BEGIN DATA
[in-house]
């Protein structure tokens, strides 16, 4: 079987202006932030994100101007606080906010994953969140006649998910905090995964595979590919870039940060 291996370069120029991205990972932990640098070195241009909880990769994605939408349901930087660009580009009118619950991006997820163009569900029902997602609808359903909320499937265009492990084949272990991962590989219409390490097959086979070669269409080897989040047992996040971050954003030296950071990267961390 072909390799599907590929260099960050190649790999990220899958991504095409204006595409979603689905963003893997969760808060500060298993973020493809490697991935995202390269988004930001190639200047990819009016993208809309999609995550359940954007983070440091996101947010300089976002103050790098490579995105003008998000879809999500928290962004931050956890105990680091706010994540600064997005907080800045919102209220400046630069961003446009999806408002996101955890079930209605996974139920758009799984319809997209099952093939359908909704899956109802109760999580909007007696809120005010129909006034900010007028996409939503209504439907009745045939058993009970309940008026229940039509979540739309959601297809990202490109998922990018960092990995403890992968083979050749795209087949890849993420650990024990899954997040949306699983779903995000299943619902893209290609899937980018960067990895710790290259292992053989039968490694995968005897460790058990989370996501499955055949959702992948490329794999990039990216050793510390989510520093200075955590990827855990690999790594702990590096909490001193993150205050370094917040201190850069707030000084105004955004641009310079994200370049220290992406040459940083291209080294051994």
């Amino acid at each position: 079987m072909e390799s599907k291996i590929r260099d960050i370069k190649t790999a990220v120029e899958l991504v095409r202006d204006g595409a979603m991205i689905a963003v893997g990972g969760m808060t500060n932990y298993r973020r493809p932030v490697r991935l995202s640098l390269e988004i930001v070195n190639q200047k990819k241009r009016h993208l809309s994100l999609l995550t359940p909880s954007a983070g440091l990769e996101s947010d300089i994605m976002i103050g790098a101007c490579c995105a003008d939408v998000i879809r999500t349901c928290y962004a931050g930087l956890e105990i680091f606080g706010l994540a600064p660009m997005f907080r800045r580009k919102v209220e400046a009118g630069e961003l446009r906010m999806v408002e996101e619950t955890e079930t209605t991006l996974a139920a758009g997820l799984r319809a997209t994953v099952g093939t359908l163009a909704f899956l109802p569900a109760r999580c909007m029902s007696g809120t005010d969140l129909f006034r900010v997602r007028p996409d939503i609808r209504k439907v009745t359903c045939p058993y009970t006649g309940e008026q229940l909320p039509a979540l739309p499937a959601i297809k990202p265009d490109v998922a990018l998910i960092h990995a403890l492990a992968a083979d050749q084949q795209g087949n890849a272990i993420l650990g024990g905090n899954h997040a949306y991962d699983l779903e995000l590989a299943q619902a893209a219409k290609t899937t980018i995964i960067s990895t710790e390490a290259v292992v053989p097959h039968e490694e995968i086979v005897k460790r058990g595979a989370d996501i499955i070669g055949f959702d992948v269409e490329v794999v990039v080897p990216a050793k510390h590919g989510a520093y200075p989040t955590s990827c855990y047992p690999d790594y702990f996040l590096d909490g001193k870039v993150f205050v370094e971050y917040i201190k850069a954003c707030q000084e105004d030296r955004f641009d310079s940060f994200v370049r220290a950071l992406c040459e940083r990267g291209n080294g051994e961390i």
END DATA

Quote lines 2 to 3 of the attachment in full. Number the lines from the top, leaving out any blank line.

């Protein structure tokens, strides 16, 4: 079987202006932030994100101007606080906010994953969140006649998910905090995964595979590919870039940060 291996370069120029991205990972932990640098070195241009909880990769994605939408349901930087660009580009009118619950991006997820163009569900029902997602609808359903909320499937265009492990084949272990991962590989219409390490097959086979070669269409080897989040047992996040971050954003030296950071990267961390 072909390799599907590929260099960050190649790999990220899958991504095409204006595409979603689905963003893997969760808060500060298993973020493809490697991935995202390269988004930001190639200047990819009016993208809309999609995550359940954007983070440091996101947010300089976002103050790098490579995105003008998000879809999500928290962004931050956890105990680091706010994540600064997005907080800045919102209220400046630069961003446009999806408002996101955890079930209605996974139920758009799984319809997209099952093939359908909704899956109802109760999580909007007696809120005010129909006034900010007028996409939503209504439907009745045939058993009970309940008026229940039509979540739309959601297809990202490109998922990018960092990995403890992968083979050749795209087949890849993420650990024990899954997040949306699983779903995000299943619902893209290609899937980018960067990895710790290259292992053989039968490694995968005897460790058990989370996501499955055949959702992948490329794999990039990216050793510390989510520093200075955590990827855990690999790594702990590096909490001193993150205050370094917040201190850069707030000084105004955004641009310079994200370049220290992406040459940083291209080294051994």
């Amino acid at each position: 079987m072909e390799s599907k291996i590929r260099d960050i370069k190649t790999a990220v120029e899958l991504v095409r202006d204006g595409a979603m991205i689905a963003v893997g990972g969760m808060t500060n932990y298993r973020r493809p932030v490697r991935l995202s640098l390269e988004i930001v070195n190639q200047k990819k241009r009016h993208l809309s994100l999609l995550t359940p909880s954007a983070g440091l990769e996101s947010d300089i994605m976002i103050g790098a101007c490579c995105a003008d939408v998000i879809r999500t349901c928290y962004a931050g930087l956890e105990i680091f606080g706010l994540a600064p660009m997005f907080r800045r580009k919102v209220e400046a009118g630069e961003l446009r906010m999806v408002e996101e619950t955890e079930t209605t991006l996974a139920a758009g997820l799984r319809a997209t994953v099952g093939t359908l163009a909704f899956l109802p569900a109760r999580c909007m029902s007696g809120t005010d969140l129909f006034r900010v997602r007028p996409d939503i609808r209504k439907v009745t359903c045939p058993y009970t006649g309940e008026q229940l909320p039509a979540l739309p499937a959601i297809k990202p265009d490109v998922a990018l998910i960092h990995a403890l492990a992968a083979d050749q084949q795209g087949n890849a272990i993420l650990g024990g905090n899954h997040a949306y991962d699983l779903e995000l590989a299943q619902a893209a219409k290609t899937t980018i995964i960067s990895t710790e390490a290259v292992v053989p097959h039968e490694e995968i086979v005897k460790r058990g595979a989370d996501i499955i070669g055949f959702d992948v269409e490329v794999v990039v080897p990216a050793k510390h590919g989510a520093y200075p989040t955590s990827c855990y047992p690999d790594y702990f996040l590096d909490g001193k870039v993150f205050v370094e971050y917040i201190k850069a954003c707030q000084e105004d030296r955004f641009d310079s940060f994200v370049r220290a950071l992406c040459e940083r990267g291209n080294g051994e961390i």